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Healthcare businesses and service providers encounter more complex risks than other businesses, given their services’ personal and invasive nature. Whether services are provided in person or online, it is critical to minimise risks by implementing appropriate protections. This article sets out the essential contracts that a health business should have. 

Privacy Policy 

Under the Privacy Act (Act), health businesses and health service providers that hold health information must comply with the Australian Privacy Principles (APPs). Under the Act, any personal information you collect in the course of providing health services is health information. Health information is classified as ‘sensitive information’. Therefore, strict handling requirements apply. 

What is Health Information? 

Health information includes: 

  • notes of an individual’s symptoms or diagnosis and the treatment provided; 
  • appointment and billing details; 
  • collecting an individual’s healthcare identifier to provide a healthcare service; 
  • prescriptions and other pharmaceutical purchases; and 
  • any other personal information collected to provide a health service. 

Why Do I Need a Privacy Policy? 

Healthcare businesses require a privacy policy to establish how the business handles health information. This includes how you collect, use, disclose and secure personal information. 

Additionally, healthcare businesses must obtain consent from clients before collecting health information. For example, your business might ask clients to fill out a consent form before you perform specific services or treatments.

You should also ensure your privacy policy is accessible to your clients.

Some states and territories have specific health record legislation which lays out health privacy principles similar to the APPs. State and territory legislation also set out requirements for storing medical records. For example, healthcare businesses must retain information for seven years in New South Wales. However, if the business collects information from individuals under 18, they must retain it until the patient is 25. 

Client Agreements 

Having terms and conditions to govern how your service works is important, even as a healthcare business. The difference is that some higher risks must be detailed and disclosed in a healthcare business. 

For example, if you intend to provide National Disability Insurance Scheme (NDIS) support services, your terms and conditions must meet NDIS obligations. These requirements depend on whether or not you are a registered NDIS provider.

Alternatively, suppose you develop a healthcare app for your business. In that case, your app terms and conditions must limit your responsibility for inaccurate information or loss of information if your app crashes or requires emergency maintenance. Overall, having well-tailored terms and conditions for your clients and patients is essential.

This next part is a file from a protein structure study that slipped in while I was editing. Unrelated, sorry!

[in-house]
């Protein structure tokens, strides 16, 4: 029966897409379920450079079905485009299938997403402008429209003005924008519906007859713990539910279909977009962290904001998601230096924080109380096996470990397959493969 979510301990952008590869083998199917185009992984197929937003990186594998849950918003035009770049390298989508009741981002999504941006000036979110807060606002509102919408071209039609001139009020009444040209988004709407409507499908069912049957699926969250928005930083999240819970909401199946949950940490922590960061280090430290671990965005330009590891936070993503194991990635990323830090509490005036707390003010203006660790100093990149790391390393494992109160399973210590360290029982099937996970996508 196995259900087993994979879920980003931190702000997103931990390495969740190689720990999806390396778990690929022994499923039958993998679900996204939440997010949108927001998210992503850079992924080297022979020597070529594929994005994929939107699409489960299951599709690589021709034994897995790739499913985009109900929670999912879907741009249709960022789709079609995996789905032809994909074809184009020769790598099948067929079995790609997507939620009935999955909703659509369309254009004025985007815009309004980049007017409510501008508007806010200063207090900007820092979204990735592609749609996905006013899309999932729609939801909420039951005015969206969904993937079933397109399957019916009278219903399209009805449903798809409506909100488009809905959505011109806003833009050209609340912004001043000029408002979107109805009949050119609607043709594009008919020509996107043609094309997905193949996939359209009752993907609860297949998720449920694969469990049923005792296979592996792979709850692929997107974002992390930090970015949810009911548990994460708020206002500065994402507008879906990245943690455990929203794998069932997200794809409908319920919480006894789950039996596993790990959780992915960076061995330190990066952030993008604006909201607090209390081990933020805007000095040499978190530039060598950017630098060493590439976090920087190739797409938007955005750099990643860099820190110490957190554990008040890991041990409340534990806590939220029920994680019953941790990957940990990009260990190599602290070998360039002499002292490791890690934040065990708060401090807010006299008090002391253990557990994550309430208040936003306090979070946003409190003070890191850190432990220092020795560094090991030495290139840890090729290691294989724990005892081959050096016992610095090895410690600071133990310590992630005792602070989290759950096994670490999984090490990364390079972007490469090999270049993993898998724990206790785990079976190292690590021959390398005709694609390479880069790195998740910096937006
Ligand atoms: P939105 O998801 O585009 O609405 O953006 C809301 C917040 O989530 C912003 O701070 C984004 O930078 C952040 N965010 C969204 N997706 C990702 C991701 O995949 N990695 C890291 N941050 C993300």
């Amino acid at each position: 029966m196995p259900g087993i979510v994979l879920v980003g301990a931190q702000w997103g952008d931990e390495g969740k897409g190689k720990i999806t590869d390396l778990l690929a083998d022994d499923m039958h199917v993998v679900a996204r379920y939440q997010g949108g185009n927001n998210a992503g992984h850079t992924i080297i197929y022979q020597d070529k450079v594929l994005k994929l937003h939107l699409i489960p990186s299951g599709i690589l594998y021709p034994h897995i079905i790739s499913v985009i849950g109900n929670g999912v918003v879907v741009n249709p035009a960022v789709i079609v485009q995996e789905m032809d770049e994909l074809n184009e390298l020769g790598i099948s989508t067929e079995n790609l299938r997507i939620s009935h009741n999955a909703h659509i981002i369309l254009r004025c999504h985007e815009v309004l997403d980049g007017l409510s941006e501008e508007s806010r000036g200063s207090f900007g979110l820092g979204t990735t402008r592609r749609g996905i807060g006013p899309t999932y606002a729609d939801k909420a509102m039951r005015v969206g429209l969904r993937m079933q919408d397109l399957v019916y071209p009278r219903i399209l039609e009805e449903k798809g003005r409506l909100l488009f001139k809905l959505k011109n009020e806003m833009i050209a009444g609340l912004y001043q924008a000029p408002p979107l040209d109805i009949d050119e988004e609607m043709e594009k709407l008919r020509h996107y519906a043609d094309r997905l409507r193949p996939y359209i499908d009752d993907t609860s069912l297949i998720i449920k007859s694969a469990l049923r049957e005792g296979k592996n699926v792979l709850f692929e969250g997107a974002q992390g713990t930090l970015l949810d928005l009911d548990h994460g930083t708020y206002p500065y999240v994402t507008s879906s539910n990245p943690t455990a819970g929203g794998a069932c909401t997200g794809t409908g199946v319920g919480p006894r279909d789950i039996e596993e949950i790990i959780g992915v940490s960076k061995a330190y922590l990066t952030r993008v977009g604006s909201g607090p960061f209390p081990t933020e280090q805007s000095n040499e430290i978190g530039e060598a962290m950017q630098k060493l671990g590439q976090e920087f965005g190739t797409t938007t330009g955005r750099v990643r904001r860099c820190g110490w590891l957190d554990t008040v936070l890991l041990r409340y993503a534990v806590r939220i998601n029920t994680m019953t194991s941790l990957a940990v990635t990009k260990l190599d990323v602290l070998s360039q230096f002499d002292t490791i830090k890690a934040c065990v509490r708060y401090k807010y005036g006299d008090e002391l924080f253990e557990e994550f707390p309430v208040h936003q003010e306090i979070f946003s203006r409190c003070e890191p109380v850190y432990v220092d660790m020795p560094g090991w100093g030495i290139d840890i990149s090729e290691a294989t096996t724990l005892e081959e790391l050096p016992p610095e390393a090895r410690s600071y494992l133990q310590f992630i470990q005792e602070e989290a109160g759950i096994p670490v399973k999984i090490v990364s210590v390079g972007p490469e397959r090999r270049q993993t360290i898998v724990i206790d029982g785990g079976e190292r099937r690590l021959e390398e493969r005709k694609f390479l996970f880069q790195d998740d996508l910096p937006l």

Facilities and Service Agreements 

If you share your healthcare business space with other healthcare service providers, you should have a facilities and service agreement. This is in addition to a sublease or licence agreement with the other party.

The facilities and service agreement should set out: 

  • the responsibilities of each party in providing the practice management services;
  • the type of insurance required; and 
  • how the space will be accessed. 

Furthermore, knowing the legal impacts of sharing your premises and ensuring you have the proper agreements in place is prudent. 

Employment and Contractor Agreements 

Employees or contractors you engage with will likely come in contact with your client’s sensitive information. Therefore, your employment and contractor agreements are essential as they set out the obligations of your employee or contractor, respectively. Including confidentiality and privacy obligations in employment and contractor agreements will protect your business and client information.

You should note that even if you engage an individual as a contractor, they may still be entitled to certain employee benefits. Therefore, if you consider engaging a contractor, we recommend you speak to an employment lawyer.

Healthcare Insurance Agreements 

As the healthcare industry is highly complex, it is essential to have insurance for your health business. For example, types of insurance include: 

  • healthcare staff protection;
  • healthcare premises pollution liability; and 
  • professional indemnity. 

We recommend you speak to an insurance provider on the appropriate insurance policy for your health business. 

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Key Takeaways 

Health businesses face complex risks, but implementing the correct contracts and safeguards can help minimise these risks. The law compels your business to comply with some contracts. However, other contracts can be created at your discretion and may help protect your business. 

If you have further questions or need help drafting one of the above contracts for your health business, our experienced contract lawyers can assist as part of our LegalVision membership. For a low monthly fee, you will have unlimited access to lawyers to answer your questions and draft and review your documents. Call us today on 1800 534 315 or visit our membership page.

Frequently Asked Questions 

What are the essential contract for a health business?

Essential contracts for healthcare businesses include privacy policies, client agreements, facilities and service agreements and healthcare insurance agreements. 

Why do I need a privacy policy? 

As a healthcare business, you will collect health information that is considered sensitive information under the Privacy Act. As such, you are legally required to comply with the Australian Privacy Principles (APPs) set out in the Act. 

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